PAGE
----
More Evidence of Mycorrhizal Fungi as Arsenic Beater
By Douglas Barnes
As has been mentioned on this site before (See Beating Arsenic in Bengal and Bangladesh1), arsenic is a serious problem in many parts of the world killing hundreds of thousands of people each year. It can cause cancers in skin, bladder, kidney and lungs, cause gangrene by damaging blood vessels in the legs and feet, is suspected of aggravating or contributing to diabetes, high blood pressure and to fertility problems.
Now new research done in China3 using different species of mycorrhizal fungi finds that the fungi can also protect corn from arsenic contamination. Using Glomus species and Acaulospora species, the team found that the fungi reduced plant uptake of arsenic:
A pot experiment was conducted to examine the roles of indigenous and non-indigenous arbuscular mycorrhizal (AM) fungi in As uptake by maize (Zea mays L.) from original As-polluteded [sic] soil, and their effects on As and P fractions in the rhizosphere. The As-polluted soils with three As levels, were collected from As-polluted arable soil near an As mine. Indigenous AM fungi (M2: including Glomus spp., Acaulospora spp.) isolated from these soils were compared with a non-indigenous AM fungus (M1: Glomus caledonium 90036). The plants were harvested after 10 weeks of growth. Mycorrhizal colonization rate, dry weight (DW) and P, As concentrations in plants, as well as As and P fractions, were determined. Compared to the non-mycorrhizal treatment, at the high soil As level, maize inoculated with AM fungi had higher shoot and root DW and P contents, both M1 and M2 inoculations increased As accumulation in root, though M1 reduced shoot As content, and M2 transported more As from roots to shoots. M1 decreased root and shoot As contents at the low and medium soil As levels. Plants mainly took up non-specifically sorbed As at the high soil As level, but As was taken up from hydrous oxides of Fe and Al at the low and medium soil As levels. All results indicate that indigenous consortia M2 could protect their host plants from the toxicity of excessive As through P nutrition by activating P, though non-indigenous M1 could alleviate As toxicity through stabilizing As and P in the soil.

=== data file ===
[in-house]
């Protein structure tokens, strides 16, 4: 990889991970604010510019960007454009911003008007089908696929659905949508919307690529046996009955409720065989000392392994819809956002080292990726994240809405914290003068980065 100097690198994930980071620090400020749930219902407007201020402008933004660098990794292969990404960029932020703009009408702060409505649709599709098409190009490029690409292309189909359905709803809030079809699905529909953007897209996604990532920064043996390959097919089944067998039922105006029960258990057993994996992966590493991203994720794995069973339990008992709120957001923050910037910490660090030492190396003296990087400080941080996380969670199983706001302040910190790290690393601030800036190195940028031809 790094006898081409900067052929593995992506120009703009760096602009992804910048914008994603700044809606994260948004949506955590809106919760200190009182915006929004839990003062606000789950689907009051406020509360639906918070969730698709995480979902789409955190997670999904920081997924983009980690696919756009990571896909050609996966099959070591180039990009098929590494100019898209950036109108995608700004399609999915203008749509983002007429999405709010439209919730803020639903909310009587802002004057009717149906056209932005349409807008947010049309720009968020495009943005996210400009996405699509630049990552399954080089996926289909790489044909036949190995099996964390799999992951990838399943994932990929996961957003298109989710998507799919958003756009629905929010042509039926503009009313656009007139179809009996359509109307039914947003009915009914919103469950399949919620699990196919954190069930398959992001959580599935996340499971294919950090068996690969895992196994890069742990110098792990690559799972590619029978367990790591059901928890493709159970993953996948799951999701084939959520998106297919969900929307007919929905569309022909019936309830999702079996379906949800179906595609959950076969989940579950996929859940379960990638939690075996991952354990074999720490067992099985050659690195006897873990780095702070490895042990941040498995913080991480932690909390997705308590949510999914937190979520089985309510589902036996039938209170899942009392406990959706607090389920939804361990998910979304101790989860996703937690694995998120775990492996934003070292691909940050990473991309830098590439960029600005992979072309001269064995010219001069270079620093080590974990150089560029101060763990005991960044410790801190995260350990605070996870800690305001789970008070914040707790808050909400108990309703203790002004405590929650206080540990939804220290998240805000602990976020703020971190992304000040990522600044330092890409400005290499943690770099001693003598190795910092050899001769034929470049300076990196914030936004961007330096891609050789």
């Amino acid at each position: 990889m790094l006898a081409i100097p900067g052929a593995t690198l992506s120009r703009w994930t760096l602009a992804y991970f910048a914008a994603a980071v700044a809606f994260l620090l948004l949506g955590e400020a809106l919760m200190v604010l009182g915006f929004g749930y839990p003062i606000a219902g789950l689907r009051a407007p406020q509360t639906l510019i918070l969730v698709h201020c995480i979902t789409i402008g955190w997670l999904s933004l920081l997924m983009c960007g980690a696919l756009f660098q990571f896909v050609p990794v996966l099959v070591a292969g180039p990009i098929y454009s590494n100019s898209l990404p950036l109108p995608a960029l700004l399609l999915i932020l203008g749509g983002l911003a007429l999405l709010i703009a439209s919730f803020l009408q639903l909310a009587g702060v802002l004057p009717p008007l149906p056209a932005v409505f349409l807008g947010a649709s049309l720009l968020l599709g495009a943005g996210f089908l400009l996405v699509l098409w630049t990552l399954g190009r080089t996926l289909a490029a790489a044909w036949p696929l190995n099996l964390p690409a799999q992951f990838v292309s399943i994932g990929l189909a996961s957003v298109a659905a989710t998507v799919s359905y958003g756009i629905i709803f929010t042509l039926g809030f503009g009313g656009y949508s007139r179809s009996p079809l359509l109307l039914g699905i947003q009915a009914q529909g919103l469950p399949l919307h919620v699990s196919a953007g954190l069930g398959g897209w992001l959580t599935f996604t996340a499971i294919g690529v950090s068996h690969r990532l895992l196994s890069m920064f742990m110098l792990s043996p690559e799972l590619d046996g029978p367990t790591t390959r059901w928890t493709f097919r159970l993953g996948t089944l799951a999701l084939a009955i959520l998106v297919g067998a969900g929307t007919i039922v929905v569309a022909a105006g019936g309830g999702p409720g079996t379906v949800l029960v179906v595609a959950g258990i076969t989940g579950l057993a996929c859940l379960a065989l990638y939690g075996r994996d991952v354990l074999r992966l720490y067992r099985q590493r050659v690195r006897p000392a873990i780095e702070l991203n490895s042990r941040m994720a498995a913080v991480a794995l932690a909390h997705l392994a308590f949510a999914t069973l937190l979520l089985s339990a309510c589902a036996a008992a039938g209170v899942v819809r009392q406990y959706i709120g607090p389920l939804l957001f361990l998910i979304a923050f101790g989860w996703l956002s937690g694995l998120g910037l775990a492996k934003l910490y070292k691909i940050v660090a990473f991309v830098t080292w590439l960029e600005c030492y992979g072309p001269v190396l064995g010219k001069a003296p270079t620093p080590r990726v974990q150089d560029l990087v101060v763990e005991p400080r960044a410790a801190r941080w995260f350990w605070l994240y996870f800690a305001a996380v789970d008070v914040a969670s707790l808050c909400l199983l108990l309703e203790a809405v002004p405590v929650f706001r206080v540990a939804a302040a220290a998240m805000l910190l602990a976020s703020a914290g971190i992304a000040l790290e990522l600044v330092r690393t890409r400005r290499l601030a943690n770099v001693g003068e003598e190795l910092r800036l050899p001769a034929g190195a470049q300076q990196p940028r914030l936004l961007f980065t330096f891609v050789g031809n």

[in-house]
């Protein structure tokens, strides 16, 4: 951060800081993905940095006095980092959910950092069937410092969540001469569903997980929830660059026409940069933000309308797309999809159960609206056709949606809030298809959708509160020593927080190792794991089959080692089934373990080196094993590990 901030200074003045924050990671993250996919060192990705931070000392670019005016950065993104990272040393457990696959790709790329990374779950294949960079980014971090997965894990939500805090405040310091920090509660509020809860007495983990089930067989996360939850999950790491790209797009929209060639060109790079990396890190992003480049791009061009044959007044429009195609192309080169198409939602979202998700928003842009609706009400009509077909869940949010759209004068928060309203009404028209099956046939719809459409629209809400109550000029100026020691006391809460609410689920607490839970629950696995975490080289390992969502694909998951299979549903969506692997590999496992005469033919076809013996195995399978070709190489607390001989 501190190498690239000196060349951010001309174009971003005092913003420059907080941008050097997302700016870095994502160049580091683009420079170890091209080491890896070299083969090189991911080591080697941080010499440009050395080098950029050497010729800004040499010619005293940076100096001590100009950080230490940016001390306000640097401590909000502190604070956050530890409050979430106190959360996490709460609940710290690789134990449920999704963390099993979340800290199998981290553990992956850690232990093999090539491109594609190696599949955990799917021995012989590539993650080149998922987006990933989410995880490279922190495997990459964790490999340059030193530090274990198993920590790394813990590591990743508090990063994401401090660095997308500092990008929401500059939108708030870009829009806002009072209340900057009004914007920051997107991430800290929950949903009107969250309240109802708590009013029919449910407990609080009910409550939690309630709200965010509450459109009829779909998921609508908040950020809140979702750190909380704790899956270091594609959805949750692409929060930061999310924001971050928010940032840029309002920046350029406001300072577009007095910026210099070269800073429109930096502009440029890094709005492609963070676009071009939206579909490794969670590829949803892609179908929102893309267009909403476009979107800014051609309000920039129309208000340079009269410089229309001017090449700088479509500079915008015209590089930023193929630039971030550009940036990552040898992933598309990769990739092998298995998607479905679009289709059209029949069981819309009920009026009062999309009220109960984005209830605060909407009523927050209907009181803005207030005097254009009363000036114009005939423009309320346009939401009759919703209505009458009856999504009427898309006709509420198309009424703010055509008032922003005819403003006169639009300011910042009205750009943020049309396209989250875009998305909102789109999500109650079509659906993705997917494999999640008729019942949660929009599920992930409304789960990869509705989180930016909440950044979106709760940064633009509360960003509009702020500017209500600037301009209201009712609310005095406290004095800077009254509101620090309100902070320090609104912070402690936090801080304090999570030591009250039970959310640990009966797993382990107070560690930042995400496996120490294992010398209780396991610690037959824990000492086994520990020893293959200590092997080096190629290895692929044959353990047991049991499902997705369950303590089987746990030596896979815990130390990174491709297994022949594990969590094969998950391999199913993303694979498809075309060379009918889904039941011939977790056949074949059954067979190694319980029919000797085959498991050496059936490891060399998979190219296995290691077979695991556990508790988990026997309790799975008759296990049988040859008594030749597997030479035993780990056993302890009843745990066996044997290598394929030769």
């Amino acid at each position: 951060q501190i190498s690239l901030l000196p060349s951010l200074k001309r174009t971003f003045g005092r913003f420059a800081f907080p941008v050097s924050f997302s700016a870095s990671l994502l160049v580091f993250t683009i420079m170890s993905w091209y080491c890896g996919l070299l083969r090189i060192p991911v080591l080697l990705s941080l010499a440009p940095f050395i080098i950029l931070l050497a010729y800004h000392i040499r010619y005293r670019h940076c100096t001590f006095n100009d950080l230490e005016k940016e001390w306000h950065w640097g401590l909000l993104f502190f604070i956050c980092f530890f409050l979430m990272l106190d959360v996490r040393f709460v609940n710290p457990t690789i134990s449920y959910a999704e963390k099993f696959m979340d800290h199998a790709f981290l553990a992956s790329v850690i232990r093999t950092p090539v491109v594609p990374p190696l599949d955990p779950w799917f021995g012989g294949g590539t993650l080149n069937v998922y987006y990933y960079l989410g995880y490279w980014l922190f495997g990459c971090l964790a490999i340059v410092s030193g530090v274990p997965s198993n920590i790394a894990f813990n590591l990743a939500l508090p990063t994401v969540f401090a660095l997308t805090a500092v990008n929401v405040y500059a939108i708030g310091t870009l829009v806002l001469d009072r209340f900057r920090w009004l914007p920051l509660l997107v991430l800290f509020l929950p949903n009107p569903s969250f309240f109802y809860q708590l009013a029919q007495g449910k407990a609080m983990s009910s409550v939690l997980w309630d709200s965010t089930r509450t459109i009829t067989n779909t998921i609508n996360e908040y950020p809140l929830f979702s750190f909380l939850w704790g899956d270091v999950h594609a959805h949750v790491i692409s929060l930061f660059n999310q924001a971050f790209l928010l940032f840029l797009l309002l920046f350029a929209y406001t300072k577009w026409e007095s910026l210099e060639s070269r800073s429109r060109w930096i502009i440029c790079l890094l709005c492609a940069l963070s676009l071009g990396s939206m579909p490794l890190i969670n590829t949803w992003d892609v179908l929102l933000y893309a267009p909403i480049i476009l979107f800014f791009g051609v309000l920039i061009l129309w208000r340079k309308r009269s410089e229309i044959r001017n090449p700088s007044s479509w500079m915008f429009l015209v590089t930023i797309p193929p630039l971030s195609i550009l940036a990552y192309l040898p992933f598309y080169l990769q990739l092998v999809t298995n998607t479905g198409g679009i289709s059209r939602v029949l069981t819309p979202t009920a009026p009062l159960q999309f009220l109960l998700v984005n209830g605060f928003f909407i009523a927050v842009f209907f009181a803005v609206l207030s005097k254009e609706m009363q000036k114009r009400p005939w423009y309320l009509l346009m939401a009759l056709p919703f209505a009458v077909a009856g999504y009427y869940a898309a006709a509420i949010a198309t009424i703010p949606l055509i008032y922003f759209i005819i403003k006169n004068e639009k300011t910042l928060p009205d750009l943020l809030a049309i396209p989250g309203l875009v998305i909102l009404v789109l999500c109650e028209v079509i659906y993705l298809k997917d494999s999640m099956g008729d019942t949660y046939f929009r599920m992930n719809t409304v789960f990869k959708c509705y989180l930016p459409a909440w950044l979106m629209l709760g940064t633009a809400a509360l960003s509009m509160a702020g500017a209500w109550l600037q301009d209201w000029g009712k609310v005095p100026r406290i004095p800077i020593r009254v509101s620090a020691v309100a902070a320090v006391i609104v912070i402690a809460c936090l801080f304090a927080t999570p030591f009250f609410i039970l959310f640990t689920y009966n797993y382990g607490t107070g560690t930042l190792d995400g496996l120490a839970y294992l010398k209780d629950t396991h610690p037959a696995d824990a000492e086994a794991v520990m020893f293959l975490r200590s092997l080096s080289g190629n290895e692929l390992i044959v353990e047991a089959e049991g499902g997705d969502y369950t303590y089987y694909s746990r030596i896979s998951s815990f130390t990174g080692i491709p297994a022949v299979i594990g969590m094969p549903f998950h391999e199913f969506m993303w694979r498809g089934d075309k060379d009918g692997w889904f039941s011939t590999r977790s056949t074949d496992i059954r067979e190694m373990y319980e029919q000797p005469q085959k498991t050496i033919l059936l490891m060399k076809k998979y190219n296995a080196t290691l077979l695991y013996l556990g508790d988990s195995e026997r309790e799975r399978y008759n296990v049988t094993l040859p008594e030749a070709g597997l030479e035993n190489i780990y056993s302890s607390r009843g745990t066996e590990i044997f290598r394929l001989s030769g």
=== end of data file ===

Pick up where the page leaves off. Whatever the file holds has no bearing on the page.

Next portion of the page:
It is reasonable to expect that other plants that form mycorrhizal associations would also have reduced arsenic uptakes from Glomus species and likely Acaulospora species as well. In arsenic-contaminated regions, it would be a good idea to inoculate soils with Glomus species4 and avoid practices that hinder mycorrhizal growth (ploughing, adding synthetic nitrogenous fertilisers, addition of too much phosphorus).